Having worked on music together since the age of 15, Elkin members Carla Ryan and Ellen O'Mahony share a near familial sense of musical synchronicity that's palpable in every harmony of their growing catalogue of pop bangers - one may even mistake the duo for siblings, a misconception referenced in the title of the 'I Can't Believe They're Not Sisters' podcast that serves as a highly entertaining companion to their releases.

While they initially began making folk music, recent releases have seen the pair pivot towards a wider sphere of influence and craft their own brand of electro-pop - whilst retaining the songwriting chops honed in their early career.

Earlier this year the duo announced their 'Anthology' series of singles which kicked off with the big electronic drums and dense vocal layering of Kismet and the subsequent release Tuesday, an endlessly listenable ode to a disappointing relationship prematurely fizzling out mid-week.

We caught up with the duo to learn more about 'Anthology', their influences and their songwriting process.

Your sound has developed quite a bit over the years, what inspired the shift from folk influence to the electro-pop of recent releases? How do you plan to merge both sounds together for the live set?

It got to the point where we realised our influences were becoming more electronic so switching up our sound just made sense. It's been a fun challenge trying to bring the lyricism of folk that we love so much into the world of electronic pop.

We were also excited to make our live show more of a party. In terms of bringing the more electronic sound to the stage, we're still working on that to be completely honest! The break we took during 2020 really gave us a solid idea of what ELKIN is, and because of this we feel that our live show will be the most 'us' it's ever been.

Who are the biggest influences on your old and new sound, we know Joni Mitchell is a huge inspiration but what about modern acts?

You're dead right about Joni Mitchell, she is our ultimate icon! Our old sound would have been inspired by moody, bluesy pop artists, like The Staves, while our newer tracks would be more influenced by artists such as Sylvan Esso, Tove Lo and James Blake.

We do a reference playlist for every track before we go into the studio and it's always such a bizarre mix - like for 'Kismet', the references included Laura Marling, Paolo Nutini, Marian Hill. Like you said we listen to anything and everything and we love bringing all these different styles into our music.

I (Carla) have been listening to a lot of Olivia Dean, D'Angelo and Kali Uchis. And I (Ellen) am currently loving Adrianne Lenker, Peach Pit and Jazmine Sullivan (watch her Tiny Desk at home, it's unreal).

You also have a podcast ‘I Can’t Believe They're Not Sisters’, has it been helpful for music promotion and audience engagement?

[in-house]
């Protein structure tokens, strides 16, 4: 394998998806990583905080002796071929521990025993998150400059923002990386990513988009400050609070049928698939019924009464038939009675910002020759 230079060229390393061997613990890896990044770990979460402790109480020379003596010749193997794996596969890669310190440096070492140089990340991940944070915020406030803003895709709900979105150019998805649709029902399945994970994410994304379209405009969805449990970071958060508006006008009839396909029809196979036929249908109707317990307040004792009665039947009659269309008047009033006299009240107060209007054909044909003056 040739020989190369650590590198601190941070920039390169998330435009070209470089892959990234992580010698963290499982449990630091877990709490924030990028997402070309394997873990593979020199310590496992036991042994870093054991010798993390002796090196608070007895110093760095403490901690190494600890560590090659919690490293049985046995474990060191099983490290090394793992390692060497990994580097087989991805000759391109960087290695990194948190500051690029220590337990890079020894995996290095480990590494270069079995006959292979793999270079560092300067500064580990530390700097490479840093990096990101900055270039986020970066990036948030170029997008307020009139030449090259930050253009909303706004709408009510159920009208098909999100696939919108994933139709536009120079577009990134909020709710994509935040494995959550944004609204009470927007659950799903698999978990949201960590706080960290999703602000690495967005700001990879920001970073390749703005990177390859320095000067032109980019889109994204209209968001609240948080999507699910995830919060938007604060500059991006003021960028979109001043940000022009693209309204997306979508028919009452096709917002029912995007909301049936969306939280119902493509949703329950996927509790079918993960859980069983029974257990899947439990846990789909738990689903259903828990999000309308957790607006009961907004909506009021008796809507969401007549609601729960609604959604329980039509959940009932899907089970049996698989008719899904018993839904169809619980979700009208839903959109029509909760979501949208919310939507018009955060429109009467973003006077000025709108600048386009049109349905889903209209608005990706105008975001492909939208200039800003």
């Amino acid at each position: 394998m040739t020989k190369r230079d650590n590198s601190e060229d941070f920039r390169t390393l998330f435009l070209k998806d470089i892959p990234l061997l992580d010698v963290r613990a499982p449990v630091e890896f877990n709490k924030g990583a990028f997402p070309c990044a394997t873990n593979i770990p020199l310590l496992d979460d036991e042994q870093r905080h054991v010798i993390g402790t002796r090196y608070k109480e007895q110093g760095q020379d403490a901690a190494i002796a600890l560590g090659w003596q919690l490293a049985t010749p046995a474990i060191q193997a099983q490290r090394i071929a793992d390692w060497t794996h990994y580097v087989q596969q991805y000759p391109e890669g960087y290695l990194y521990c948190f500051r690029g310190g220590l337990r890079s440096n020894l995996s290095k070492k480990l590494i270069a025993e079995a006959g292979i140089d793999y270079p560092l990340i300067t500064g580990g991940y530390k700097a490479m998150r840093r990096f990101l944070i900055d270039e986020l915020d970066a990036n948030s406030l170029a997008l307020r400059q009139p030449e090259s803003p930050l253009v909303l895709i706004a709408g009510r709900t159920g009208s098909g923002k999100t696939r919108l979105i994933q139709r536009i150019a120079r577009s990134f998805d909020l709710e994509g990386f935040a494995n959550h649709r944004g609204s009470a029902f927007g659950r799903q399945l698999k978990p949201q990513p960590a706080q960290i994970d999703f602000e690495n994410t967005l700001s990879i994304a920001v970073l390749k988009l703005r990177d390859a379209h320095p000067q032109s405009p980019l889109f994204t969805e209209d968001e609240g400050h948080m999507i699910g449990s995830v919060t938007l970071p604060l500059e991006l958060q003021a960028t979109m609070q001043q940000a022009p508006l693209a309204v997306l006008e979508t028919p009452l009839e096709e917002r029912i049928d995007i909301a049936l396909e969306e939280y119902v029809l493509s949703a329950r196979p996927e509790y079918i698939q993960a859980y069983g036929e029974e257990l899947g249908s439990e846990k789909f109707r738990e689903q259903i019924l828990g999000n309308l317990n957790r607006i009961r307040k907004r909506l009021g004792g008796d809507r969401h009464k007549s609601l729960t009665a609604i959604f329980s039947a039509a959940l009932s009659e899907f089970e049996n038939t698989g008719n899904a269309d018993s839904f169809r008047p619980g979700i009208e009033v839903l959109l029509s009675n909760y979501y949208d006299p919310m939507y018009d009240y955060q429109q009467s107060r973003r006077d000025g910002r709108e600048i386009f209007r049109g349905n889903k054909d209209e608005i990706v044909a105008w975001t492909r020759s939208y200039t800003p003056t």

We do indeed! The podcast was great during lockdown last year as a way of connecting with people when we weren't releasing any new tracks. Everyone felt a bit isolated so it was nice to have that excuse to sit down, have a chat and share (a lot) of thoughts with the world.

It's definitely not something we want to do full time because we're so busy being global superstars obviously but it's a fun side-project to share with people.

You decided to put out a string of singles as part of the ‘Anthology’ series rather than traditional EP release. What inspired this decision?

We began 2020 with a very packed release plan, but as we all know the year didn't exactly go as everyone planned. Over lockdown we made the decision to start working towards a larger body of work. We feel like it gave us something to focus on to take our mind off everything.

We didn't want to put out an album at this point if we can't tour it, but we couldn't wait to get these songs out, so we made the decision to release the tracks over a few months as 'Anthology'. The third track will be out in a few weeks and we're buzzin'!

Tracks like DIY are great distillations of larger ideas into the pop format. Do you feel music can be a good vehicle for delivering a message?

Absolutely, art is such a powerful tool for delivering a message. We really want our songs to reflect our conversations about being a 20-something year old woman living in Dublin right now.

Like we said, it's fun expressing these messages through electro pop tunes because people don't always expect it. Max Zanga of Tebi Rex once said that he loves our songs because he's dancing away and then as he realises what the song is about he has a mini existential crisis, sorry Max.

How has the pandemic affected your process as songwriters?

We've definitely had to get more creative when coming up with song ideas because our lives are SO boring at the moment. This has its pros though because no one can be mad at us for writing a song about them.

We moved in together last June and we have so much more time now to write and organise shoots etc. Because of Covid and because we both work full-time, if we didn't live together we wouldn't get half as much done as we do. It's allowed us to take ELKIN to the next level and we also haven't killed each other yet so that's always good.